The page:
30 Books for Keeps No.187 March 2011
This is not an easy book to tackle if you haven’t read the first instalment of the trilogy. Westerfield pitches the reader too precipitously into the action to allow for much catching up time. This is a full-on weird world of krakens and iron walkers; golems and gyrothopters; lady boffins and spice- wielding revolutionaries; vitriolic barnacles and perspicacious lorises, all conjured up for us visually by Keith Thompson’s intricate illustrations. The novel is all but over by the time the awesome Behemoth can be brought to bear against the German warships. But what we have in the meantime is a terrific twisting tale, by turns charming, sinister and monstrously inventive. And the story isn’t over yet. CS
Buffy the Vampire Slayer 1 HHH
John Vornholt, Arthur Byron Cover and Alice Henderson, Simon & Schuster, 704pp, 978 0 85707 060 9, £6.99 pbk
This anthology of three stories represents excellent value for money for Buffy fans. Each story deals with a different challenge for the Slayer and features the familiar characters from the TV series, their personalities faithfully rendered onto the page. The action is relentless, though some narrative space is given to sketching in the relationships between the protagonists. ‘Coyote Moon’ is the weakest of the stories, with heavy emphasis on stereotypical teenagers and all the predictable elements of the vampire genre a little too enthus- iastically exploited.
‘Night of the Living Rerun’, set in the era of the Salem witch-hunt, has more veracity by vir tue of its historical detail and the third offering, ‘Portal through Time’ features more of the wise-cracking humour which enlivened the TV series.
The stories are competently written, with liberal doses of teenage slang – sounding rather dated – and will carry Buffy fans along but there is little depth or literary engagement here – just formulaically good reads.
Children’s Book of Music NON-FICTION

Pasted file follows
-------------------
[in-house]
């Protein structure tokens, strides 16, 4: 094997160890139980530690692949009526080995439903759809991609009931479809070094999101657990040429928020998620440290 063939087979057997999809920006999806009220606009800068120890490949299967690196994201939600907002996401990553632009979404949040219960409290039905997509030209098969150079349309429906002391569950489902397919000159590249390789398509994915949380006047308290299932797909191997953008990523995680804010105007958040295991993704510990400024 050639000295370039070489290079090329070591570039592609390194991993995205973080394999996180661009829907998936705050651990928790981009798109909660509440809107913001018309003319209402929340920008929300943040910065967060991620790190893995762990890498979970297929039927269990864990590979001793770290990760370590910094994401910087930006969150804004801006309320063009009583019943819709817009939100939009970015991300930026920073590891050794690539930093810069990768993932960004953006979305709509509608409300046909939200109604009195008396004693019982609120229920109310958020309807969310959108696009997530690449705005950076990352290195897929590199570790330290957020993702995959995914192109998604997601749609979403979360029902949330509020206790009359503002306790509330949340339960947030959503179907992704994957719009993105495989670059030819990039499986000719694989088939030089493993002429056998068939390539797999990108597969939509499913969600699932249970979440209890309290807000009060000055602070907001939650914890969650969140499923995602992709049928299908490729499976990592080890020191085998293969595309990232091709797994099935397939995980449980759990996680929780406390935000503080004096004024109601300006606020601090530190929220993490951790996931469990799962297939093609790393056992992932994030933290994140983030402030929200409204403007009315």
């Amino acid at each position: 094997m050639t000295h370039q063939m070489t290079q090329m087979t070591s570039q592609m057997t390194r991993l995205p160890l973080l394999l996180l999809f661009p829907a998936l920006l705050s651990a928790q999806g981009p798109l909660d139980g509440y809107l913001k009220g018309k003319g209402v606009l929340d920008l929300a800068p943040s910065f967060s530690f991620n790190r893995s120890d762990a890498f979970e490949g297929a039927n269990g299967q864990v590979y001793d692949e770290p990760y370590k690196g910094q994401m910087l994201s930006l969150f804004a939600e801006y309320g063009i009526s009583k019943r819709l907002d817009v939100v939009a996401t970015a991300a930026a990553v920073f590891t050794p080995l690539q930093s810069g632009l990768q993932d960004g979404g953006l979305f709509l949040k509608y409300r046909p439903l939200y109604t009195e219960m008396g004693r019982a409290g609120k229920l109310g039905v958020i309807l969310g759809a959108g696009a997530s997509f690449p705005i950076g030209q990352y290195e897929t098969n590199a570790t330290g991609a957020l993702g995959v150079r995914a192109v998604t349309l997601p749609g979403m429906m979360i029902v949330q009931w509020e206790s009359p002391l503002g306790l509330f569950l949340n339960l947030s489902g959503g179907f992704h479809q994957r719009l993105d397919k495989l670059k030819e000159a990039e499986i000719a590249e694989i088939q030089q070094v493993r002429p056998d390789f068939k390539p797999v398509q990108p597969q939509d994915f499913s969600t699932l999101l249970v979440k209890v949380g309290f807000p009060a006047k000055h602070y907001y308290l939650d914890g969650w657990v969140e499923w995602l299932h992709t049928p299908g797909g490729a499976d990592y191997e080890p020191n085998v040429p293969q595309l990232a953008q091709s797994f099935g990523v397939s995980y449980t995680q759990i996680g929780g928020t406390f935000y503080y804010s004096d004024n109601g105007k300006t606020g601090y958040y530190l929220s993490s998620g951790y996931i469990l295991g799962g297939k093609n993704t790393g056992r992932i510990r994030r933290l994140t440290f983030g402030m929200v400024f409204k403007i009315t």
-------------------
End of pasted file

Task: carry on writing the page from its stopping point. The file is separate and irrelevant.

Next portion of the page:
Edited by Deborah Lock, Dorling Kindersley, 144pp, 978 1 40535 685 5, £14.99 hbk inc. CD
A colourful introduction to music and musical styles from tribal music passed down orally to contemporary electronic experimental music, pop, rock and jazz. The book traces the history of music chronologically, and within this format there are features on individual composers and per formers, on musical movements such as Romanticism and Nationalism, on dance and musicals as well as instruments, ranging from the sitar and tablar to the trumpet and saxophone. The nature of the double- page spread format means that some hard choices had to be made by the editors. So Brahms receives only a tiny caption, while Duke Ellington and Led Zeppelin enjoy an entire spread each. Never theless the coverage of composers is impressive and spans classical, world, folk and rock. The accompanying CD includes an hour’s worth of musical examples (gamelan, didgeridoo, Vivaldi, excerpts from The Magic Flute, La Traviata, and Wagner’s Ring Cycle, plus plenty of punk and rock), with track numbers cross referenced in the text and helpful suggestions of things to listen for or to join in with percussion or even air guitar. The final spread ends on an encouraging note, urging the reader to get involved in the experience of music-making – singing, playing an instrument or even composing.
The Lion Treasury of Saints NON-FICTION
David Self, Lion, 224pp, 978 0 7459 4471 5, £14.99 hbk
A beautifully produced illustrated volume that includes the lives and stories of saints who have been venerated and loved by Christians through history. David Self, the respected Lion author who died in 2008, poses at the outset the question of what makes a saint. He makes it clear that there are no simple answers, but all can be described as ‘holy people’. He tells the stories of more than 100 saints, from Peter the Apostle and Paul the Hermit, to Thomas Becket, Francis of Assisi, Joan of Arc, Thomas More and Ignatius Loyola. The book is divided into sections tracing the history of the Church, from the early Christian Church through to Medieval and Renaissance times, coming up to the present day with Saints and Holy People of the Modern Age. These include Martin Luther King, Teresa of Calcutta and Oscar Romero. An end section includes biographical notes to supplement the stories in the main body of the text, and a Calendar of Saints’ Days. Illustrations include artwork, paintings and photographs of artefacts and locations. An attractive gift for a Christening or Confirmation but also a useful reference source for school assemblies and religious studies.